To compare, Sprint’s “Power Vision” EVDO plan is $15/month on top of your voice plan. Verizon’s unlimited EVDO plan is a whopping $45/month on top of your voice plan.

    Other carriers, like T-Mobile and Cingular, can only offer EDGE speeds for wireless data, which is much slower than EVDO.

    So, yeah, Sprint is the way to go for cheap EVDO data. If I weren’t in a two year contract with Verizon, I’d switch over to Sprint in a heartbeat.

    Reply

  8. I’m afraid you’re making some incorrect assumptions about how rechargeable batteries work. Lithium ion will keep its charge better than other chemistries, but will generally lose it sitting on the shelf — and for preserving the longevity of the battery, you want it kept around 60% full anyway. So I don’t believe that Apple “tops up” its batteries prior to putting them in iPod boxes.

    Newly manufactured Li-ions will have a fair amount of charge, which is likely what you experienced in the iPod. The Sandisk is probably just insisting on a full charge the first time it’s turned on (why, I couldn’t say — probably for ensuring a full first charge for capacity reasons, although Li-ion’s memory effects are minimal). That, or it’s using a cheaper battery chemistry that fully discharges while it’s sitting on the shelf.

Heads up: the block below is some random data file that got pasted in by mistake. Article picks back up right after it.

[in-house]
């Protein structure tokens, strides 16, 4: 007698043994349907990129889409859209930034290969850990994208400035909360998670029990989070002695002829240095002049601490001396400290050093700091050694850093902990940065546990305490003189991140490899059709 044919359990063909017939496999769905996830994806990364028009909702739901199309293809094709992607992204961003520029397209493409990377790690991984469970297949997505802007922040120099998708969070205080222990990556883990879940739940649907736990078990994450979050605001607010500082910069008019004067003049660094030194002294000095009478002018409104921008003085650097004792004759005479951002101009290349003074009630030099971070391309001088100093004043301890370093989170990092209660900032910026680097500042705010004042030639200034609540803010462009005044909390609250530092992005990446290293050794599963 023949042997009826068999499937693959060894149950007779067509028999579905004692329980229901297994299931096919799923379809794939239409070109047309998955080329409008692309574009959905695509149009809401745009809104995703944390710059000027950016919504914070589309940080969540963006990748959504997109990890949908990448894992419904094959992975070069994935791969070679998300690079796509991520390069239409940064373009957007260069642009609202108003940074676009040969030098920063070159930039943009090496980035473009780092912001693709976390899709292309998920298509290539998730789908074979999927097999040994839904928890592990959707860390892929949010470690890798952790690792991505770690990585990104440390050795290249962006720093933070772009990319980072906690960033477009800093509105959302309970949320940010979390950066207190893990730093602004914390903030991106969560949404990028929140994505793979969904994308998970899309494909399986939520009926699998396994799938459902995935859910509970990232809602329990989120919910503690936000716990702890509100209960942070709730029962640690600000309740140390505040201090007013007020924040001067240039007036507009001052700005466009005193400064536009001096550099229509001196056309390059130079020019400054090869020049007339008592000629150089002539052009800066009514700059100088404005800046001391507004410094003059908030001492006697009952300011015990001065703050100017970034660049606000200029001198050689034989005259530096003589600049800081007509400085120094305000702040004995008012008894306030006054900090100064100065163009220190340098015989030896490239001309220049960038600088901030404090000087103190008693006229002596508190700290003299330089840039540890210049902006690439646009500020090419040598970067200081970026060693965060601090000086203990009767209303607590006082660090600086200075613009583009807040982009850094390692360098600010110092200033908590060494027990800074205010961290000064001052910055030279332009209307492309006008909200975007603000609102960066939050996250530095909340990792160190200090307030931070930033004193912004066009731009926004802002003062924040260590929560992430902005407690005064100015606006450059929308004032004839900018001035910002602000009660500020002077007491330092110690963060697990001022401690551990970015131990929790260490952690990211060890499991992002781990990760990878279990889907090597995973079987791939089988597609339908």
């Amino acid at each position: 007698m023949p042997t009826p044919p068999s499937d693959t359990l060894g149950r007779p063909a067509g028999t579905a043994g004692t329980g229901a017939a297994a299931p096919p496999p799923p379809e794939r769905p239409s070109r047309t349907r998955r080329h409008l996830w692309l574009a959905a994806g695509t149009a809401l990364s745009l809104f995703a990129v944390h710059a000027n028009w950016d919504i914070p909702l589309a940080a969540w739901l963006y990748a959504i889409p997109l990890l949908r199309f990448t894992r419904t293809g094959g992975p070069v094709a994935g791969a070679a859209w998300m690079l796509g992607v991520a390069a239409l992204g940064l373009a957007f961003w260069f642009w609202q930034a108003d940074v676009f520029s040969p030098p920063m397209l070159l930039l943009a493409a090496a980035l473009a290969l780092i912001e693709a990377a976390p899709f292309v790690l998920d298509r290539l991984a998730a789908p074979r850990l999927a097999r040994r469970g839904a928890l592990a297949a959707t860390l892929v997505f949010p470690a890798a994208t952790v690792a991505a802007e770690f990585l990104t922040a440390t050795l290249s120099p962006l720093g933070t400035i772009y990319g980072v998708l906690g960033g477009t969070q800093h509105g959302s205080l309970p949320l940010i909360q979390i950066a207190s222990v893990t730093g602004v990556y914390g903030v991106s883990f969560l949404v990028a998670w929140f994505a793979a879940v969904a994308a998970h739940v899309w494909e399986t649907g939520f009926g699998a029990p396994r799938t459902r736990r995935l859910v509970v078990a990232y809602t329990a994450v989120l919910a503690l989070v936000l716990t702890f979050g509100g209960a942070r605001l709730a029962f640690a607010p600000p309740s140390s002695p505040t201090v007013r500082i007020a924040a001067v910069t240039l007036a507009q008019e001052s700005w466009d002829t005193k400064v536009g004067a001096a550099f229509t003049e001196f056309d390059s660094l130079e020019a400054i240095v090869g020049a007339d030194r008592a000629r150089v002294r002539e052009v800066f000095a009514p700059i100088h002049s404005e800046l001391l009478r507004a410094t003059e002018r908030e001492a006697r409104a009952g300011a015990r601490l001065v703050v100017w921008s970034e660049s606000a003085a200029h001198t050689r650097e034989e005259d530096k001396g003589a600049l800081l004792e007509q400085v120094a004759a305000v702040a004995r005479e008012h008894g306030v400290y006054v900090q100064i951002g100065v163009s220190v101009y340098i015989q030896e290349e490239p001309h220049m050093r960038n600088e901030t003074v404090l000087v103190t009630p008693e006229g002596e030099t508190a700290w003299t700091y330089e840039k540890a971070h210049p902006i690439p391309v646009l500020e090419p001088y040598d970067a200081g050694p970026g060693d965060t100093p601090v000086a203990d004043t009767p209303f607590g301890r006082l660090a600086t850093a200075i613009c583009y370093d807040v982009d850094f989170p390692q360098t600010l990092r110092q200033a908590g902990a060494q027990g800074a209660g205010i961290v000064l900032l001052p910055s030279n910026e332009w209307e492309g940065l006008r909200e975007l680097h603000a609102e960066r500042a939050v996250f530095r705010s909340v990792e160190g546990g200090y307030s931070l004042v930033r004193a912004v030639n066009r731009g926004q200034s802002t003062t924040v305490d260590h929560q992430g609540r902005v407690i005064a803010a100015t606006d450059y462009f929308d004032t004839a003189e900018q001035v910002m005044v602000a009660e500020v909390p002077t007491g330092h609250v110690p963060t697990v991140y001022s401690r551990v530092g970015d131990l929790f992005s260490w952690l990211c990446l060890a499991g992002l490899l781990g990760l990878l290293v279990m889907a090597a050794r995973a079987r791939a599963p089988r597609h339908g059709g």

Reply

  9. Posted by loujosephs on June 6, 2006 at 6:17 pm

    They aren’t so evil after all. Quess where the RSS 2.0 feed is from blogger?

    http://wvbf.blogspot.com//rss.xml

    Reply

  10. Funny! I bought a SanDisk MP3 player today. But I got the cheap one :-)

    Reply